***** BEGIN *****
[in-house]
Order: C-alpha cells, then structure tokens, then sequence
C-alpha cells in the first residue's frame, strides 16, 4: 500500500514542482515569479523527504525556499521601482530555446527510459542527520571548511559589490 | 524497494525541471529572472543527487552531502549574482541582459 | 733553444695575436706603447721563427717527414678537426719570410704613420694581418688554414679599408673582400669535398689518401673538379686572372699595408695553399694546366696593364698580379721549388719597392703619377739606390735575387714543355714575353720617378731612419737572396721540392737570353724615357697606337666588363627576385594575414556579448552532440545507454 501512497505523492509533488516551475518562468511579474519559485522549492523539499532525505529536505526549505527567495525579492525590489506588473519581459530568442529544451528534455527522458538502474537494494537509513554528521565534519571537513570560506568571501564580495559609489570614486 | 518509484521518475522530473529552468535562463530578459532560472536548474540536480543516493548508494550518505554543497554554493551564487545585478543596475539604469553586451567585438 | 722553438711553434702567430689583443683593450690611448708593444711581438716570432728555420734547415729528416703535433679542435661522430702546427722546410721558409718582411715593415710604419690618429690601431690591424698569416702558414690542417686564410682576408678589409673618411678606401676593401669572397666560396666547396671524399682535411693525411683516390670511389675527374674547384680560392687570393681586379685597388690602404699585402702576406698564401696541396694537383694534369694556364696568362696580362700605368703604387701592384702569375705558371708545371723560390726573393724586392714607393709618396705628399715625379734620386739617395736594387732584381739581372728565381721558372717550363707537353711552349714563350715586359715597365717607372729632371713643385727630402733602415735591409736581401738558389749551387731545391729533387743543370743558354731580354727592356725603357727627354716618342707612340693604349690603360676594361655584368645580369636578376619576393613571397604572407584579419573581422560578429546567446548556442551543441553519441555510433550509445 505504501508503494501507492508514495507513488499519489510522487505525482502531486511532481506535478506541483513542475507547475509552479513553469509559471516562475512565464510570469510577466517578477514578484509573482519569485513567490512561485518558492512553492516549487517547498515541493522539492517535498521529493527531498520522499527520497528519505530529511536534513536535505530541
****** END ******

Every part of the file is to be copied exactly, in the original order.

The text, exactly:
[in-house]
Order: C-alpha cells, then structure tokens, then sequence
C-alpha cells in the first residue's frame, strides 16, 4: 500500500514542482515569479523527504525556499521601482530555446527510459542527520571548511559589490 | 524497494525541471529572472543527487552531502549574482541582459 | 733553444695575436706603447721563427717527414678537426719570410704613420694581418688554414679599408673582400669535398689518401673538379686572372699595408695553399694546366696593364698580379721549388719597392703619377739606390735575387714543355714575353720617378731612419737572396721540392737570353724615357697606337666588363627576385594575414556579448552532440545507454 501512497505523492509533488516551475518562468511579474519559485522549492523539499532525505529536505526549505527567495525579492525590489506588473519581459530568442529544451528534455527522458538502474537494494537509513554528521565534519571537513570560506568571501564580495559609489570614486 | 518509484521518475522530473529552468535562463530578459532560472536548474540536480543516493548508494550518505554543497554554493551564487545585478543596475539604469553586451567585438 | 722553438711553434702567430689583443683593450690611448708593444711581438716570432728555420734547415729528416703535433679542435661522430702546427722546410721558409718582411715593415710604419690618429690601431690591424698569416702558414690542417686564410682576408678589409673618411678606401676593401669572397666560396666547396671524399682535411693525411683516390670511389675527374674547384680560392687570393681586379685597388690602404699585402702576406698564401696541396694537383694534369694556364696568362696580362700605368703604387701592384702569375705558371708545371723560390726573393724586392714607393709618396705628399715625379734620386739617395736594387732584381739581372728565381721558372717550363707537353711552349714563350715586359715597365717607372729632371713643385727630402733602415735591409736581401738558389749551387731545391729533387743543370743558354731580354727592356725603357727627354716618342707612340693604349690603360676594361655584368645580369636578376619576393613571397604572407584579419573581422560578429546567446548556442551543441553519441555510433550509445 505504501508503494501507492508514495507513488499519489510522487505525482502531486511532481506535478506541483513542475507547475509552479513553469509559471516562475512565464510570469510577466517578477514578484509573482519569485513567490512561485518558492512553492516549487517547498515541493522539492517535498521529493527531498520522499527520497528519505530529511536534513536535505530541